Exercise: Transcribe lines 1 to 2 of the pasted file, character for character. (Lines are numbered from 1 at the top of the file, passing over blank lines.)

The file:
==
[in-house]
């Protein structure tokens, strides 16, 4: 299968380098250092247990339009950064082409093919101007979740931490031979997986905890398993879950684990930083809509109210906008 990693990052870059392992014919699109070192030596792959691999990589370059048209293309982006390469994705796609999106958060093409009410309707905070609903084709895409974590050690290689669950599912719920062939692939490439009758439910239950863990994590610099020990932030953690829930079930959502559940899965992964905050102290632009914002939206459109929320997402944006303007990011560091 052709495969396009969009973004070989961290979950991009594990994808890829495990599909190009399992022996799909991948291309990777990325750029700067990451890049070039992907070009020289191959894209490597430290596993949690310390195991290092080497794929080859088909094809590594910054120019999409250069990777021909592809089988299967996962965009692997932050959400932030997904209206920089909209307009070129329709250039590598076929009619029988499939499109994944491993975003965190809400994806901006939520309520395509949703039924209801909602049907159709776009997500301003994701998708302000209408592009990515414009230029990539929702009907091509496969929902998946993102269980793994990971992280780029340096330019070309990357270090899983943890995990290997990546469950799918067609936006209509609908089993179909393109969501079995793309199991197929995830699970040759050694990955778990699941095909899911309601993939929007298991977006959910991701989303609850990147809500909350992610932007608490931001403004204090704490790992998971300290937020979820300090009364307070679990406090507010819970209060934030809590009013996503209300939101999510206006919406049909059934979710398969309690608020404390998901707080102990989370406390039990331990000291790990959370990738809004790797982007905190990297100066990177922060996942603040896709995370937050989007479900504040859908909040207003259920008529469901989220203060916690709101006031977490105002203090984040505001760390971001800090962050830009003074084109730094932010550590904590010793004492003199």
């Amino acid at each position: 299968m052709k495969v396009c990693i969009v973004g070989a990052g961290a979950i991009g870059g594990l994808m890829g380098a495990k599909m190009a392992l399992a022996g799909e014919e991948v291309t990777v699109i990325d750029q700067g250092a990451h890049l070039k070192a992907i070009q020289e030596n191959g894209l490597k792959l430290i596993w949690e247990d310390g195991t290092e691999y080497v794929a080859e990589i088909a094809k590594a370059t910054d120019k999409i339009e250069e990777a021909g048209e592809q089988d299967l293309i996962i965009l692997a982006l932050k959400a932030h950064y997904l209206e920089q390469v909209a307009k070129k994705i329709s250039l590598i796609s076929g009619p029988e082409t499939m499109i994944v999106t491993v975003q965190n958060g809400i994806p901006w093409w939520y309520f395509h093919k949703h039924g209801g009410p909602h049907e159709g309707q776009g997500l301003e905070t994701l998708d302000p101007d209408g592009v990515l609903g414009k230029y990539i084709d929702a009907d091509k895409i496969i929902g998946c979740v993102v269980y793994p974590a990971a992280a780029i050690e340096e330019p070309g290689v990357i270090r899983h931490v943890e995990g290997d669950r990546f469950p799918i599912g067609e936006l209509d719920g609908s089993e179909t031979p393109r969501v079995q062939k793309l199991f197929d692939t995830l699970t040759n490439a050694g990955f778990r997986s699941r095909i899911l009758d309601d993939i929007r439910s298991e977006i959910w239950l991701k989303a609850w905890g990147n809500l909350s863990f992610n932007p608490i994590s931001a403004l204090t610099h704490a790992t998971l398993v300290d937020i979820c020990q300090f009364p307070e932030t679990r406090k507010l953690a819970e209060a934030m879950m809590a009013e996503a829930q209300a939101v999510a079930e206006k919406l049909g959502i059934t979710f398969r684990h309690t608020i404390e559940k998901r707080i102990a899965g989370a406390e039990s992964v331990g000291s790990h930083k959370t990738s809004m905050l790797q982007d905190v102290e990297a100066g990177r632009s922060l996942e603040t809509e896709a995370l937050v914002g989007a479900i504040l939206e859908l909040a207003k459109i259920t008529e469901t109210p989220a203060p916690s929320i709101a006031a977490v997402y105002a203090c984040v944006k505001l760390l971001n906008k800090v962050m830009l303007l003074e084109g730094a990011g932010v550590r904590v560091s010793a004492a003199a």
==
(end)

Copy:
[in-house]
């Protein structure tokens, strides 16, 4: 299968380098250092247990339009950064082409093919101007979740931490031979997986905890398993879950684990930083809509109210906008 990693990052870059392992014919699109070192030596792959691999990589370059048209293309982006390469994705796609999106958060093409009410309707905070609903084709895409974590050690290689669950599912719920062939692939490439009758439910239950863990994590610099020990932030953690829930079930959502559940899965992964905050102290632009914002939206459109929320997402944006303007990011560091 052709495969396009969009973004070989961290979950991009594990994808890829495990599909190009399992022996799909991948291309990777990325750029700067990451890049070039992907070009020289191959894209490597430290596993949690310390195991290092080497794929080859088909094809590594910054120019999409250069990777021909592809089988299967996962965009692997932050959400932030997904209206920089909209307009070129329709250039590598076929009619029988499939499109994944491993975003965190809400994806901006939520309520395509949703039924209801909602049907159709776009997500301003994701998708302000209408592009990515414009230029990539929702009907091509496969929902998946993102269980793994990971992280780029340096330019070309990357270090899983943890995990290997990546469950799918067609936006209509609908089993179909393109969501079995793309199991197929995830699970040759050694990955778990699941095909899911309601993939929007298991977006959910991701989303609850990147809500909350992610932007608490931001403004204090704490790992998971300290937020979820300090009364307070679990406090507010819970209060934030809590009013996503209300939101999510206006919406049909059934979710398969309690608020404390998901707080102990989370406390039990331990000291790990959370990738809004790797982007905190990297100066990177922060996942603040896709995370937050989007479900504040859908909040207003259920008529469901989220203060916690709101006031977490105002203090984040505001760390971001800090962050830009003074084109730094932010550590904590010793004492003199």